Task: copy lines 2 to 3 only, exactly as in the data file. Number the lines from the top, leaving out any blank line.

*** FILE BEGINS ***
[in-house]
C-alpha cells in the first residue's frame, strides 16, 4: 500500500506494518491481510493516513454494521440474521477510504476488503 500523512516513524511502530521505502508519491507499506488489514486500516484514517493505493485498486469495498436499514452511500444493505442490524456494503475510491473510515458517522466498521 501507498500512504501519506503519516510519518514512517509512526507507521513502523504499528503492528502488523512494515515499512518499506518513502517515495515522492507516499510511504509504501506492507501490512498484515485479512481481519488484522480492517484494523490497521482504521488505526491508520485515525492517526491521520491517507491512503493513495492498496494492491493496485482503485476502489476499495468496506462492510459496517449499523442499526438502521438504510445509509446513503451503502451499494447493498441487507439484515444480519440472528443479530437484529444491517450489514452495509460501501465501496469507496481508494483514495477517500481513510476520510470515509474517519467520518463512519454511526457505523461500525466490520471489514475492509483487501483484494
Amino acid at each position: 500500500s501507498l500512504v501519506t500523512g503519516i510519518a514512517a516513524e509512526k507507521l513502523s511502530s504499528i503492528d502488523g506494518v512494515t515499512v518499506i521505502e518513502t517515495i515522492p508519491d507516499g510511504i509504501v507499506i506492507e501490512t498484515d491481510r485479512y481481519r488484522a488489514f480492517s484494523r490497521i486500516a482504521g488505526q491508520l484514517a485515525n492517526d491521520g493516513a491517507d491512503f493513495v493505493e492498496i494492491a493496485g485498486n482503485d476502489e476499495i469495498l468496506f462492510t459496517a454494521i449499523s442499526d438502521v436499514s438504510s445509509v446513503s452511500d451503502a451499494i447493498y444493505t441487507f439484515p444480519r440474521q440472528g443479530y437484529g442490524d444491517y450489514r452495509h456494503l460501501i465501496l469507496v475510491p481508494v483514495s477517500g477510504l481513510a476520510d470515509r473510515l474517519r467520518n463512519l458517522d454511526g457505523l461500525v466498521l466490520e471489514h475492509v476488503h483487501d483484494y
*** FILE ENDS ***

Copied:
C-alpha cells in the first residue's frame, strides 16, 4: 500500500506494518491481510493516513454494521440474521477510504476488503 500523512516513524511502530521505502508519491507499506488489514486500516484514517493505493485498486469495498436499514452511500444493505442490524456494503475510491473510515458517522466498521 501507498500512504501519506503519516510519518514512517509512526507507521513502523504499528503492528502488523512494515515499512518499506518513502517515495515522492507516499510511504509504501506492507501490512498484515485479512481481519488484522480492517484494523490497521482504521488505526491508520485515525492517526491521520491517507491512503493513495492498496494492491493496485482503485476502489476499495468496506462492510459496517449499523442499526438502521438504510445509509446513503451503502451499494447493498441487507439484515444480519440472528443479530437484529444491517450489514452495509460501501465501496469507496481508494483514495477517500481513510476520510470515509474517519467520518463512519454511526457505523461500525466490520471489514475492509483487501483484494
Amino acid at each position: 500500500s501507498l500512504v501519506t500523512g503519516i510519518a514512517a516513524e509512526k507507521l513502523s511502530s504499528i503492528d502488523g506494518v512494515t515499512v518499506i521505502e518513502t517515495i515522492p508519491d507516499g510511504i509504501v507499506i506492507e501490512t498484515d491481510r485479512y481481519r488484522a488489514f480492517s484494523r490497521i486500516a482504521g488505526q491508520l484514517a485515525n492517526d491521520g493516513a491517507d491512503f493513495v493505493e492498496i494492491a493496485g485498486n482503485d476502489e476499495i469495498l468496506f462492510t459496517a454494521i449499523s442499526d438502521v436499514s438504510s445509509v446513503s452511500d451503502a451499494i447493498y444493505t441487507f439484515p444480519r440474521q440472528g443479530y437484529g442490524d444491517y450489514r452495509h456494503l460501501i465501496l469507496v475510491p481508494v483514495s477517500g477510504l481513510a476520510d470515509r473510515l474517519r467520518n463512519l458517522d454511526g457505523l461500525v466498521l466490520e471489514h475492509v476488503h483487501d483484494y